Diana Maria Solis photos

Could any steak be worth $60? Come into the DailyUV test kitchen and find out for yourself

Submitted 4 months ago
Created by
Jeff Good

What would you pay for a tender cut of beef? Ten bucks? Twenty? Thirty? How about $60? 

Last week, I wrote a story about Wagyu beef arriving at Singletons Market in Quechee. With origins in Japan, the highly marbled beef comes from cows raised at Royalton Farms and costs twice as much as normal cuts. Despite the price tags, store manager Nat Jenne told me, the last 480-pound shipment he got in sold out in just over a week. 

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Public-spirited journalists that we are, we decided to see for ourselves if Wagyu is worth the money. 

Jenne and his crew carve the beef into a variety of cuts, from hamburger to filet. We decided to go all-in, selecting a ribeye from the cooler. Even in conventional beef, ribeye is a tasty (and costly) cut. When the Wagyu landed on the scale at Singletons, we could already see that this beef had a rich color and even richer marbling — those streaks of fat that make a steak tender and full of flavor. 

The scale also made clear that beauty came with a cost. At about $40 a pound, the 1.5 pound steak we bought would feed two and set us back $60 — more than you would pay at many restaurants for a prepared meal. Could it possibly be worth the price?  

At home, we set the raw steak on a plate and allowed it to come to room temperature. Patting salt and pepper into each side, we lowered it onto the grill, seared it on both sides and then brought it to medium rare. To help pass the time, we poured some vodka martinis, extra-chilled.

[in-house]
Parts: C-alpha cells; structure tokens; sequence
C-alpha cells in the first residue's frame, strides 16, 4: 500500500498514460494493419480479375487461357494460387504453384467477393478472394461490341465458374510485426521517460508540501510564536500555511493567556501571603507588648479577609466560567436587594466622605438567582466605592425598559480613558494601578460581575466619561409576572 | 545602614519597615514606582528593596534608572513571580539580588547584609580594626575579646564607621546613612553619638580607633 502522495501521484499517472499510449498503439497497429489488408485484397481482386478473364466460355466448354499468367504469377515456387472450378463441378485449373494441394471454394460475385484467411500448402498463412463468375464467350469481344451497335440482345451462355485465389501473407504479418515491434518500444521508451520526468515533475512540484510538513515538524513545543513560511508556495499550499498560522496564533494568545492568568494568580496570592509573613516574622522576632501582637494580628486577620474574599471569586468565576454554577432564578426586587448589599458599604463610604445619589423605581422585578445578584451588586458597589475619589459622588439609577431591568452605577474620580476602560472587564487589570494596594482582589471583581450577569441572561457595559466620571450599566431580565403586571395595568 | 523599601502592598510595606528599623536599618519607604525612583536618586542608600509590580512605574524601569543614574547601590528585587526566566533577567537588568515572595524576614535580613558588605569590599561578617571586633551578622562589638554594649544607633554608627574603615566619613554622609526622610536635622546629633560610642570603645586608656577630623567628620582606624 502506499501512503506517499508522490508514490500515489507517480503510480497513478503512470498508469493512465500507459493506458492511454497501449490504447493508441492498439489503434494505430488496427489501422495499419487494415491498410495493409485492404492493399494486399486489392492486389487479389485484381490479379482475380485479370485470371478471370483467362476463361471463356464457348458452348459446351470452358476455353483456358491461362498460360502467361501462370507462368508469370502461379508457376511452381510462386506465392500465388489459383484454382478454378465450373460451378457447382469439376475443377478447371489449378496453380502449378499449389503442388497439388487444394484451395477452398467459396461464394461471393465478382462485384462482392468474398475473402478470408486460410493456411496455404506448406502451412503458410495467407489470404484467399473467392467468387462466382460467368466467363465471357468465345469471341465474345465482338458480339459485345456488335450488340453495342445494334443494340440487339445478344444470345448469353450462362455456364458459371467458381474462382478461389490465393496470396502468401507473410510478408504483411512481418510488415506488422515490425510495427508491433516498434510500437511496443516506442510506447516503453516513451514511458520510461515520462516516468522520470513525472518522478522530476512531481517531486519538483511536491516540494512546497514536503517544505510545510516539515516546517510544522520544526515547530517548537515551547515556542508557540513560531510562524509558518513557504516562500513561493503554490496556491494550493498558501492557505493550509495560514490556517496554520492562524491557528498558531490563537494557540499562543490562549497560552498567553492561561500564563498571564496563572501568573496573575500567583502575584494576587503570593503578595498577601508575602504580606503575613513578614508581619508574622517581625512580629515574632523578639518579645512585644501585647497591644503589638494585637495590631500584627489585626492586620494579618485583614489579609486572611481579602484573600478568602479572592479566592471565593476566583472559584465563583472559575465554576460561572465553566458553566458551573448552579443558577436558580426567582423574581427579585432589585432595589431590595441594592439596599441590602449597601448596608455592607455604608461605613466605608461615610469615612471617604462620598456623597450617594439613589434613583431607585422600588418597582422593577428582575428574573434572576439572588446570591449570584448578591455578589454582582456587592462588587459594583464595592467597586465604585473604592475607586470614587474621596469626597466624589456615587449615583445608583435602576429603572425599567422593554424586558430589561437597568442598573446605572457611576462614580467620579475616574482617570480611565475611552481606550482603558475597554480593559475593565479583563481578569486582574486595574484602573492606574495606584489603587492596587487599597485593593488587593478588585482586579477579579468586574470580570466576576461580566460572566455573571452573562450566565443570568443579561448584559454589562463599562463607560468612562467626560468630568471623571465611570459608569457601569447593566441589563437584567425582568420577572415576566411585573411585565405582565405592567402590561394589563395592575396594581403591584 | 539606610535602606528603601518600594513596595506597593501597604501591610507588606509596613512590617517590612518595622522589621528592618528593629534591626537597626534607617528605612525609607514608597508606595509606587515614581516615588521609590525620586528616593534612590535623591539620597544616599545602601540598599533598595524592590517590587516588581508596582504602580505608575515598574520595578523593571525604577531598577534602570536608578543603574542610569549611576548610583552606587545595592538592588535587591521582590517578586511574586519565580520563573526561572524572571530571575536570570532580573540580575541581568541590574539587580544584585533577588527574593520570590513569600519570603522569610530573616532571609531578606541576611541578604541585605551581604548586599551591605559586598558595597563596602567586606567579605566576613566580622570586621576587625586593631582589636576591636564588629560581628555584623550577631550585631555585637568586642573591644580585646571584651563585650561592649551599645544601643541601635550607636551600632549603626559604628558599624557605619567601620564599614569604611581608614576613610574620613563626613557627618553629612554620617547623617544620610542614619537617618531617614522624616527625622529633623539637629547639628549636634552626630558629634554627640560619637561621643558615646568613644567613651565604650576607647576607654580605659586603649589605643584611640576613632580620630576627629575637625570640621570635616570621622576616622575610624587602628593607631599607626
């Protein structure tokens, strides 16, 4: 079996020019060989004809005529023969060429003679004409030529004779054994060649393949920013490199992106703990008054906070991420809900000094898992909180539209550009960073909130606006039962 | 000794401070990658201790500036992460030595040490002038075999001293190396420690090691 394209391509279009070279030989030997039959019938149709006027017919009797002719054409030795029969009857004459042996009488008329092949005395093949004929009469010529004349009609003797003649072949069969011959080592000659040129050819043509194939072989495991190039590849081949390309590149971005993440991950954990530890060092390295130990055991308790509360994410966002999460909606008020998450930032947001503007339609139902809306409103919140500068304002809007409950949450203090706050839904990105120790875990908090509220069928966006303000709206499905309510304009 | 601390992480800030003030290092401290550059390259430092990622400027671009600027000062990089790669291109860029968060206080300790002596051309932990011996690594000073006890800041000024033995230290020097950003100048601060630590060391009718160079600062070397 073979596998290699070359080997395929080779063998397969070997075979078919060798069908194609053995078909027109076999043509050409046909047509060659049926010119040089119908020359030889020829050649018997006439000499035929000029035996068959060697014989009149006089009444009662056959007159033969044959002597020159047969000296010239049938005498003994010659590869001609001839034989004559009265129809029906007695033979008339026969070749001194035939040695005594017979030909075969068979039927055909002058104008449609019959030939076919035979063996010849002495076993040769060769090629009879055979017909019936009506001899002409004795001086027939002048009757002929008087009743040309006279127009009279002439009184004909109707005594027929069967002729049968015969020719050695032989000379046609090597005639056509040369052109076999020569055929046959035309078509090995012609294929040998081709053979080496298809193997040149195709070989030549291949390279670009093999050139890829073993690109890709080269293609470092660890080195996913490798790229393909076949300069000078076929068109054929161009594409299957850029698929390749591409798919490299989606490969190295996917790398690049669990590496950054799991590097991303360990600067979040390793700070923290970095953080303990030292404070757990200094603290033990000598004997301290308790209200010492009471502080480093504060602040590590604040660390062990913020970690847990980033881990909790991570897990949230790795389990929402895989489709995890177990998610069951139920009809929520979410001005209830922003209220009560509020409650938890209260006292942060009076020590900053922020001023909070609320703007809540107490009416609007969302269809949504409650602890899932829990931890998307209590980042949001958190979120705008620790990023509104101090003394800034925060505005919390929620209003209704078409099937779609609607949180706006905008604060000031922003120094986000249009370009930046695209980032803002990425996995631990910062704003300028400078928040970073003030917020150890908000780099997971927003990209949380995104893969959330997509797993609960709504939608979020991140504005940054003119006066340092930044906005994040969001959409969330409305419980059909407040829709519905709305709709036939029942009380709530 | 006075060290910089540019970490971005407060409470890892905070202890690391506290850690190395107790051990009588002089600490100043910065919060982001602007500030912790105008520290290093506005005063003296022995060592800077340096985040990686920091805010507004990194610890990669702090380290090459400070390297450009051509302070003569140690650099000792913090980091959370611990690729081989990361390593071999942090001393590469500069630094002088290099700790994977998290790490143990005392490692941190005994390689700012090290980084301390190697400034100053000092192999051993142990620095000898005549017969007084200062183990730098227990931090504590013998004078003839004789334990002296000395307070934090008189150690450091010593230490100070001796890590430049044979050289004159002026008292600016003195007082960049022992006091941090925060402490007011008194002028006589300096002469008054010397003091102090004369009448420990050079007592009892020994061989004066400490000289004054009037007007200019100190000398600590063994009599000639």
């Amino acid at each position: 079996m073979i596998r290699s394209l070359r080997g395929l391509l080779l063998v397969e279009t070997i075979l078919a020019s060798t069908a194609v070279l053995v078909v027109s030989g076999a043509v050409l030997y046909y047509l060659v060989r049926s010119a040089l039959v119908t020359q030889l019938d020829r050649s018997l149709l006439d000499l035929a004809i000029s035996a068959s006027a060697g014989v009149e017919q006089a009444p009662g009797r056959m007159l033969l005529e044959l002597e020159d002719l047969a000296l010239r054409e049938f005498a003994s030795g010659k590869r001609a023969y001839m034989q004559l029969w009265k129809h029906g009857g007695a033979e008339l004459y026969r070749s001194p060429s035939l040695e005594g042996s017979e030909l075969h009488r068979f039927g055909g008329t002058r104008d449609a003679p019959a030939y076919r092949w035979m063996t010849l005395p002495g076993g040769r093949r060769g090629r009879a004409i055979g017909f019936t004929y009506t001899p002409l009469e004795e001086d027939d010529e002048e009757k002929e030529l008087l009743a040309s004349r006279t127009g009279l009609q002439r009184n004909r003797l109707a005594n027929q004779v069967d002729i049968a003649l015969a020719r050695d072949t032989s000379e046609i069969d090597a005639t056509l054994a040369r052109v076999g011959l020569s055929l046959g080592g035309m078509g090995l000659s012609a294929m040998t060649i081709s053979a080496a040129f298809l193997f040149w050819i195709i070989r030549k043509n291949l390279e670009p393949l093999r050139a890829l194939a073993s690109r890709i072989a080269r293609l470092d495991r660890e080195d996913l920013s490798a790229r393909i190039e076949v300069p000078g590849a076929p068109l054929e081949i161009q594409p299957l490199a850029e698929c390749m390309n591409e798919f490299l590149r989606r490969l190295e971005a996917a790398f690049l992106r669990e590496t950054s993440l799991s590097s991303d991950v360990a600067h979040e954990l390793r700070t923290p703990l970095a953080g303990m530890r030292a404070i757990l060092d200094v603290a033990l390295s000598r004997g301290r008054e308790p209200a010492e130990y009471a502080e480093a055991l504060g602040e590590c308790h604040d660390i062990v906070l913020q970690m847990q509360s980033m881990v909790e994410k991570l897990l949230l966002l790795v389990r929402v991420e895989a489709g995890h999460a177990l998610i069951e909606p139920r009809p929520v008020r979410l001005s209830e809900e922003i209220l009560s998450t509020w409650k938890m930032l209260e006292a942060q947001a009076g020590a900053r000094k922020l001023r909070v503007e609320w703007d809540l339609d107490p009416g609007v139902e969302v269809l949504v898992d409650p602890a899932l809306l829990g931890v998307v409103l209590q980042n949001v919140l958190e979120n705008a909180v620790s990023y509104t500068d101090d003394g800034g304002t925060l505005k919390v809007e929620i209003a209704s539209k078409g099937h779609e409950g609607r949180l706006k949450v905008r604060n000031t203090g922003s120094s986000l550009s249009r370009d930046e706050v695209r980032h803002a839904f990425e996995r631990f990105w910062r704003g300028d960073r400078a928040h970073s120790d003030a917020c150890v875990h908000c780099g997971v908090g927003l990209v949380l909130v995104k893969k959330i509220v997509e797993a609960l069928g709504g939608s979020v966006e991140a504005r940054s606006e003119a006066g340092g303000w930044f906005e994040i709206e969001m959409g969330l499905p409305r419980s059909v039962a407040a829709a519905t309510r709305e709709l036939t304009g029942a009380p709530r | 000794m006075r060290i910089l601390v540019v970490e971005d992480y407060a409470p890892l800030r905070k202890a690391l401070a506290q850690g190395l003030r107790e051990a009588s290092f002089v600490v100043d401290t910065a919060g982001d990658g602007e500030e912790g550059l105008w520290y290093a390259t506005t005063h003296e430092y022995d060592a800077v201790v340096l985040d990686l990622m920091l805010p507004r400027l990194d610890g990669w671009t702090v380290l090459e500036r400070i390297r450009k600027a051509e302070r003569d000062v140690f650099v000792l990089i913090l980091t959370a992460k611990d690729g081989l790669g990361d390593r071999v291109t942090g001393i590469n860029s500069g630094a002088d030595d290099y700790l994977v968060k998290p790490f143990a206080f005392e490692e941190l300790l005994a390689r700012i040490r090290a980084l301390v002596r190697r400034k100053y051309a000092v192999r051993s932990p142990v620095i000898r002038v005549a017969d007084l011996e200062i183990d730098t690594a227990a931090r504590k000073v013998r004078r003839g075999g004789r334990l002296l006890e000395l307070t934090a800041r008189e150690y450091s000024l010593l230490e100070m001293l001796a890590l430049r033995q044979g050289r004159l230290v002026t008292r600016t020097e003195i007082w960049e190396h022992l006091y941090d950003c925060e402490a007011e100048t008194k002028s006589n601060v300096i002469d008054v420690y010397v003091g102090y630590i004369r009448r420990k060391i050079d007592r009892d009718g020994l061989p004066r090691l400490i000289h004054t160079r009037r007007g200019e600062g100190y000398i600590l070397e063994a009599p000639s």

Pronouncing the beef done, we lifted the ribeye from the grill and put it on a clean white platter. After it had rested for a bit, we took a sharp knife and cut in. You can see the result. 

A cut as rich as the Wagyu called out for better company than your standard mashed potatoes and steamed broccoli. We had cut red potatoes into small wedges, coated them with olive oil, garlic, salt and pepper and put them in the oven to roast. To balance the beef and starch, we dressed fresh greens with oil, lemon, salt, pepper and — to make it royal — chunks of blue cheese.

On to the table. 

The people who sell Wagyu like to say it's "melt in your mouth" tender, but I'm not sure that captures the sensation. While the Wagyu ribeye was tender, you still had to use a knife to cut it and teeth to chew. What distinguished it, we agreed, was its complex taste. 

Each bite released a blend of juicy crispness on the outside and sweet tenderness inside. More "come alive in your mouth" than melt in your mouth. Sorry, folks, we don't have any leftovers. Nor will we have Wagyu every night, or even every week.
But for a special meal, this was 64 bucks well-spent.  

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